Men’s Health: Maintaining Long-lasting Health

Men’s Health: Maintaining Long-lasting Health

If you’re a man in your 50s, it’s time to pay even more attention to your health. As your body ages, you may feel less able to exercise as vigorously as when you were younger. But it’s important to stay fit in your 50s and beyond. Tennis, golf, and yoga are low-impact activities that can help keep your body moving and active. Staying active can help you maintain a healthy weight too.

Sleep can sometimes get more challenging after age 50. Try to go to bed a little earlier or get up a little later until you reach the recommended 7 to 9 hours of sleep every night.

A healthy diet remains essential. Look for foods rich in omega-3 fatty acids like salmon, mackerel, lake trout, sardines, and albacore tuna. Peanut butter, eggs labeled as containing omega-3s, walnuts, walnut oil, soybean and canola oil, and flaxseed are more useful sources of these healthy fats.




  • Testicular self-exam


  • Physical exam that includes:
    • Blood pressure check
    • Blood test
    • Cholesterol screen
    • Prostate exam
    • Eye disease screening
    • Coronary screening
    • Type 2 diabetes screening
    • Skin check

Every 3 Years

  • Osteoporosis screening
  • Blood sugar testing (annually if overweight or high-risk)

Every 10 Years

  • Colonoscopy (every 5 years if high-risk)

If Needed

  • An electrocardiogram (ECG) test based on certain risks factors: high cholesterol, obesity, family history, etc. When you have an ECG, a doctor or technician attaches leads to your body to measure the electrical activity of your heart. It’s quick, painless, and your doctor checks the printout of your heart’s electrical pattern for any abnormalities.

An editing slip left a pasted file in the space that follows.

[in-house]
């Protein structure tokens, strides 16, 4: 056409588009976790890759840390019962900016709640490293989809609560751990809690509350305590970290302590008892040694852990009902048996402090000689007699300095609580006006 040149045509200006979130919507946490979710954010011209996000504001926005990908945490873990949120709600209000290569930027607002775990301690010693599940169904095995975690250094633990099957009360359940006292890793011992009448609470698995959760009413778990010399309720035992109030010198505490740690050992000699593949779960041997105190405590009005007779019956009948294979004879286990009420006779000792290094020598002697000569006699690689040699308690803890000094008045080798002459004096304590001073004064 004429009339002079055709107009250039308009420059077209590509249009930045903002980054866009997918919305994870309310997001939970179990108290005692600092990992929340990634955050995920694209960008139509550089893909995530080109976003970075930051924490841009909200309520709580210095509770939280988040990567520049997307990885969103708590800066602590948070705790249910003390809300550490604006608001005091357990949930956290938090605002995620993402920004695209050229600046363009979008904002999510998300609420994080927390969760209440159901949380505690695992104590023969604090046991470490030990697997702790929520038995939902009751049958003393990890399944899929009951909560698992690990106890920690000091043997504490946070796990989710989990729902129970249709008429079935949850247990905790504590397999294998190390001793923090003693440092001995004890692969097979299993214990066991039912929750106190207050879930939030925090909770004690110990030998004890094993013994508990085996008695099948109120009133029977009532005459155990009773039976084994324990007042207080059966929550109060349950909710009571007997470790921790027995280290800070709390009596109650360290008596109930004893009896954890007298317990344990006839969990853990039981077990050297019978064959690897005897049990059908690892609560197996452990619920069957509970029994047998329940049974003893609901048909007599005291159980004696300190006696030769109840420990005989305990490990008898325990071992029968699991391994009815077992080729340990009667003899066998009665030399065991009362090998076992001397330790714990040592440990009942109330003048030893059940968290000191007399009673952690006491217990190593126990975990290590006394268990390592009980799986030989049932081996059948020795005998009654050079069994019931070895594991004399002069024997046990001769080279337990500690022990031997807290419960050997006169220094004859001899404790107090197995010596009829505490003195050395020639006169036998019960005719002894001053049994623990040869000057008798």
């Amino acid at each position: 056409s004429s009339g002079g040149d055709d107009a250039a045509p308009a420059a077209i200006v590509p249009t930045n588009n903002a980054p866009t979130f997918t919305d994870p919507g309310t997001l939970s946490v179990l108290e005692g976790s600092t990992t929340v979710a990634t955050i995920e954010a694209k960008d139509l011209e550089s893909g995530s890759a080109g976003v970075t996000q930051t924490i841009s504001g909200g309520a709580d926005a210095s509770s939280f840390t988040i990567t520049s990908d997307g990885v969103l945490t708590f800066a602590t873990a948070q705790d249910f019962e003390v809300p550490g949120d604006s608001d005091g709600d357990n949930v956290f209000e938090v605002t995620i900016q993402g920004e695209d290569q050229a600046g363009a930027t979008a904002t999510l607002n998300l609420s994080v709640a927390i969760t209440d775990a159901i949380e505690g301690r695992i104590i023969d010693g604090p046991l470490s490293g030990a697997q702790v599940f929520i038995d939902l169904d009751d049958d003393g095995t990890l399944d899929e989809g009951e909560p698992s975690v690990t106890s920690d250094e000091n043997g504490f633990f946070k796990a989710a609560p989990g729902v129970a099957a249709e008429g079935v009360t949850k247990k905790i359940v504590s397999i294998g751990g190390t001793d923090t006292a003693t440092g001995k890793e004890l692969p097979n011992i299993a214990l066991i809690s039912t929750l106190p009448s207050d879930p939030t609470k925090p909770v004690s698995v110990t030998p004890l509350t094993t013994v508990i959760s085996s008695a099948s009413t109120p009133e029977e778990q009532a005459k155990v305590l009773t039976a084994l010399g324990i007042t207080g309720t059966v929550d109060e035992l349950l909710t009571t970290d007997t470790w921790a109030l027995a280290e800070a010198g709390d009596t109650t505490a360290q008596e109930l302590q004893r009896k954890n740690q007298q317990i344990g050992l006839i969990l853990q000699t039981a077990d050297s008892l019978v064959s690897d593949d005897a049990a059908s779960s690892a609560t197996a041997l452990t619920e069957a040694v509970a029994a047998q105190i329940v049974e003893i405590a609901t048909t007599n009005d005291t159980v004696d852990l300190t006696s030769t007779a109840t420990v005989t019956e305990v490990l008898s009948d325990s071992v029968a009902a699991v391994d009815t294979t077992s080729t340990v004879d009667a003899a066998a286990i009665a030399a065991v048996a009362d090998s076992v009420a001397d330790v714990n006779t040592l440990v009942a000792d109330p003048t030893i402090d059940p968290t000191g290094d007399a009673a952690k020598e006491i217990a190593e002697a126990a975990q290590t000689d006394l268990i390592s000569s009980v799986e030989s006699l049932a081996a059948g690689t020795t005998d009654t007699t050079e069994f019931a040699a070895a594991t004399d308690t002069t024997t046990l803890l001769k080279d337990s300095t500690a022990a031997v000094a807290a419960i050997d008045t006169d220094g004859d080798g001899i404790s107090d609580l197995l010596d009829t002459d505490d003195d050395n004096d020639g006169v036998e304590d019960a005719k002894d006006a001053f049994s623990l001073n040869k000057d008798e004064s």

• Prostate Cancer
    Prostate cancer is the most common type of cancer in U.S. men and the second deadliest, after lung cancer. If caught early, it can be cured. Regular screening is recommended.
  • Colon Cancer
    Colorectal cancer is the third most common type of cancer among men in the U.S. (second among Hispanic men) and third most deadly. Staying at a healthy weight, not smoking, and eating a healthy diet can lower your risk. Screening, early diagnosis, and treatment can improve outcomes.
  • Heart Disease
    Heart disease is the leading killer of men and is linked to atherosclerosis (fatty build up inside your blood vessels), stroke and heart attack. You may not be able to control all your risk factors, such as a family history of heart disease, but eating healthy, exercising, and managing stress can help.
  • Stroke
    Eating healthy foods helps lower cholesterol levels and reduces plaque buildup in arteries. It can also help you lose weight and keep high blood pressure under control.
  • Osteoporosis
    Even though osteoporosis affects four times as many women, the weakening of bones with age can affect men too. Strength training with weights can improve your bone health and lower your risk of fractures later one, but always check with your doctor before you start a more intense workout routine.

Take time to talk with your healthcare provider to make sure you are up-to-date on recommended health screenings and vaccines.